The federal response after ship fuel spilled into the Bay from the Cosco Busan was compared Tuesday by some city officials with the response to floods after Hurricane Katrina.
With a congressional hearing into the accident expected next week, Port of San Francisco commissioners became the latest city officials to lambaste the U.S. Coast Guard for its dawdled reaction to the spill, which environmental groups say will damagethe Bay for years to come.
Commissioners during their monthly meeting Tuesday called for greater local control and coordination during Bay disasters.
Port Executive Director Monique Moyer told commissioners that a San Francisco Fire Department boat headed out to the Bay to help the Chinese container ship after it clipped the Bay Bridge on Wednesday, but was immediately ordered back to land by the Coast Guard.
The Coast Guard’s decision to turn the fire boat around “may or may not” have affected how the spill was handled, said Moyer. Heavy morning fog at the time of the accident forced the Coast Guard to rely on those aboard the damaged ship for an initial fuel-spill estimate. The City relied on the Coast Guard for its information.
Moyer said she first found out about the spill “by smelling it,” and that she received information later in the morning from the Coast Guard that 140 gallons of fuel had spilt into the Bay. After night fell, the figure was updated to 58,000 gallons, she said.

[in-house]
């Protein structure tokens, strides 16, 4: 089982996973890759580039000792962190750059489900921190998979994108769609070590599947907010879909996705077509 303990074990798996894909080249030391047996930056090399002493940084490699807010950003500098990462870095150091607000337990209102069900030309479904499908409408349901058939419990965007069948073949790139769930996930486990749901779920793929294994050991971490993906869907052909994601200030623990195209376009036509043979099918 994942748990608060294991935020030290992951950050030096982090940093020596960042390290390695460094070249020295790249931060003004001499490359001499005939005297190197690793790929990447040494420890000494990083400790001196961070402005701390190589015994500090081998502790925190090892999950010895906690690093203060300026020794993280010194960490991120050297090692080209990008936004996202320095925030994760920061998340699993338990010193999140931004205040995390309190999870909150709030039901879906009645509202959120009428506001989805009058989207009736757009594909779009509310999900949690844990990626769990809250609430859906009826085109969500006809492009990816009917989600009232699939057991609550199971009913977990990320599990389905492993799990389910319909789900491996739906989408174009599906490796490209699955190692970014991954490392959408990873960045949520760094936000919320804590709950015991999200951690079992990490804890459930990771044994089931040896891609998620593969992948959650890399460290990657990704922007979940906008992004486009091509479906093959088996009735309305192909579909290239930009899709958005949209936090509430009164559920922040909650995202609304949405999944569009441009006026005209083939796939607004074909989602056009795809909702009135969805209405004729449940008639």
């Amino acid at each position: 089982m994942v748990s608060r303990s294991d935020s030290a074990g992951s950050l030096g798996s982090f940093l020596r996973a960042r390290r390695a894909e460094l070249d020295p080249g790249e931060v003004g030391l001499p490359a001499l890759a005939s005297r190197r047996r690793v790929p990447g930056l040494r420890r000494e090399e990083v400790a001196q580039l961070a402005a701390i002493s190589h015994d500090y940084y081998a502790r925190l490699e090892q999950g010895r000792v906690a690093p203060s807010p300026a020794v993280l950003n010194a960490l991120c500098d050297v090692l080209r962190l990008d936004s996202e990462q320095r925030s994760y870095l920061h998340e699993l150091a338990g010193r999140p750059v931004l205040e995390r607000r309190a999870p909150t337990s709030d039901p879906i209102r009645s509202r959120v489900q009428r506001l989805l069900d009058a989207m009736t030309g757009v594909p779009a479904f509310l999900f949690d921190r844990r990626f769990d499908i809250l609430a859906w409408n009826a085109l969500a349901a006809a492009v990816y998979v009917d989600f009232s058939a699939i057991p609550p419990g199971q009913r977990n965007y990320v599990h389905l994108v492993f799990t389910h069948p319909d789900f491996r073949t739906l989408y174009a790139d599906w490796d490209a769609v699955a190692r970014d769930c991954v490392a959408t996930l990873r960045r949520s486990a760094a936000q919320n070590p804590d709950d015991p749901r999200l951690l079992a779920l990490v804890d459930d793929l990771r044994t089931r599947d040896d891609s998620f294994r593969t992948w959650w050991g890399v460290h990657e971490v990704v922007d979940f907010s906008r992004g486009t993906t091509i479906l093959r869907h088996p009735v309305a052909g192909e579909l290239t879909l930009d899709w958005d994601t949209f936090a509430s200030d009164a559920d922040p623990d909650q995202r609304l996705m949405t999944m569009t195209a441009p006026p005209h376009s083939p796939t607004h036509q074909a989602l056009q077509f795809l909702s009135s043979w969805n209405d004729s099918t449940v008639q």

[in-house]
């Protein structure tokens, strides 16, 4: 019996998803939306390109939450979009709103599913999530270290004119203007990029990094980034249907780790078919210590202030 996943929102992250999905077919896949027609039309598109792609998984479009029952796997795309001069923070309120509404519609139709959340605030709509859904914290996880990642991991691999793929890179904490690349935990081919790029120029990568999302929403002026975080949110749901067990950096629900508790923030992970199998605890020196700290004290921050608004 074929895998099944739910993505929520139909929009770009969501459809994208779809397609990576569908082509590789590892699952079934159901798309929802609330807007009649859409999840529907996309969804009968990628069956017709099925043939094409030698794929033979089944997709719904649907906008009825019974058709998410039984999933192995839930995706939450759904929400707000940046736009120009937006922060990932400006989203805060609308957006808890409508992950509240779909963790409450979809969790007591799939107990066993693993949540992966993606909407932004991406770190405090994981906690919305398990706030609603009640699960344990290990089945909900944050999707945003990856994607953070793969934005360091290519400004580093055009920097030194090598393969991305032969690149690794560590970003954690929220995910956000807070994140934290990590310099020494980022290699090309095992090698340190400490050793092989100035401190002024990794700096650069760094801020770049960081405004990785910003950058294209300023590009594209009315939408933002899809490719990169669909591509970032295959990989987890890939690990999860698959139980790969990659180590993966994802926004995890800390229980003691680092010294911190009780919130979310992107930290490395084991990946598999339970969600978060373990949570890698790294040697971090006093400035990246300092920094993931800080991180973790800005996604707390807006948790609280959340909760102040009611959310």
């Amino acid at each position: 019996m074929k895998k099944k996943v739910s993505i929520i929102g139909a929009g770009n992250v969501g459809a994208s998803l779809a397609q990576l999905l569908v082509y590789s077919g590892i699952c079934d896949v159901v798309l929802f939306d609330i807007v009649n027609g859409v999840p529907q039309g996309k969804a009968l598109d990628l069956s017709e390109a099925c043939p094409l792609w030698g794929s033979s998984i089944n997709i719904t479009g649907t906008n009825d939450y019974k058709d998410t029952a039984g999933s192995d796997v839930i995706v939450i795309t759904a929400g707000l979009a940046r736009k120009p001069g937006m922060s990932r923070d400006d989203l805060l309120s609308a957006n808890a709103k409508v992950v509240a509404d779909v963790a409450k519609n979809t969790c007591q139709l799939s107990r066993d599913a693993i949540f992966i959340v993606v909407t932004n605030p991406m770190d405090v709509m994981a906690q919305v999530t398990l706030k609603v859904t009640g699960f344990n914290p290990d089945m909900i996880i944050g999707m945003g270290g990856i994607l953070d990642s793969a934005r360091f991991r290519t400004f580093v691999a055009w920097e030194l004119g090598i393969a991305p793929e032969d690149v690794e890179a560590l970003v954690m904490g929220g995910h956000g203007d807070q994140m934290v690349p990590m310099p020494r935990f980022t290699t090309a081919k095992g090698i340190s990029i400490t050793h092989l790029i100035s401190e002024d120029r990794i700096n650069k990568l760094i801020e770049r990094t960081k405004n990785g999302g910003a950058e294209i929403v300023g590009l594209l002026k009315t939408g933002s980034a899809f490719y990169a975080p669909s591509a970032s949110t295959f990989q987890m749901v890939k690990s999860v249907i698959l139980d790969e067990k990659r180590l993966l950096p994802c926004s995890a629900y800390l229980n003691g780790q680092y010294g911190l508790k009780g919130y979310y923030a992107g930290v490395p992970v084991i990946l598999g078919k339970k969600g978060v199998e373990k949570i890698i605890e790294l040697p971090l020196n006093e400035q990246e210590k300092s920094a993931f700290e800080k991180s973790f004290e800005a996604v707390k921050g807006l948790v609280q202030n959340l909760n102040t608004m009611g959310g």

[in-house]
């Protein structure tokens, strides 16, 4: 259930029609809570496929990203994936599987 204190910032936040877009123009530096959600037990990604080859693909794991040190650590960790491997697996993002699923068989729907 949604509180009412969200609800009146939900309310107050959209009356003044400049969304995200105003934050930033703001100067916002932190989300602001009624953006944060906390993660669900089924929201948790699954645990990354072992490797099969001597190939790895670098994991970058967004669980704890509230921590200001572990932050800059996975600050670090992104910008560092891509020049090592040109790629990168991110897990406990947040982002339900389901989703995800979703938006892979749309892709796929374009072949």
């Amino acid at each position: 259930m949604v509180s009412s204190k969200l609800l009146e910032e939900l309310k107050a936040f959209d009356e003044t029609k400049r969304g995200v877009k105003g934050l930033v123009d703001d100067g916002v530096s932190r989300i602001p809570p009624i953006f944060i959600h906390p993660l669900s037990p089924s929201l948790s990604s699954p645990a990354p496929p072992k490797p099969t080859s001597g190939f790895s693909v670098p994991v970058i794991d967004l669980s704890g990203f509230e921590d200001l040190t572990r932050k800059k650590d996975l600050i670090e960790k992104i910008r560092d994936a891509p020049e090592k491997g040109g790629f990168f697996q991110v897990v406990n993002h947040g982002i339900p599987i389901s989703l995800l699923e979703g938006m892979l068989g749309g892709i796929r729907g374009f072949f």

Moyer told commissioners Tuesday the Coast Guard still had not accepted the Port’s offer of more than 20 trained and qualified staff who could respond to the accident.
“The federal government is supposed to take action,” Commissioner Michael Hardeman said after he heard Moyer’s report. “But we see the actions the federal government has taken — such as Katrina.”
Hardeman described the federal response as “dinosaurish” and “crazy,” and said Bay Area ports should work together to assess and respond to future crises.
“We have fire boats, we have police boats, we have sheriff boats that can all be adapted to do something in an emergency, instead of sitting around and waiting for 24 hours and getting bad information,” Hardeman said. “I find it unacceptable that each Port wasn’t out there with a boat and with some sort of monitoring equipment.”
Other commissioners appeared to support Hardeman’s push to form a team to reevaluate local port responsibilities during Bay accidents, but no votes were cast.
Such a vote might be held in December, spokeswoman Renee Dunn said.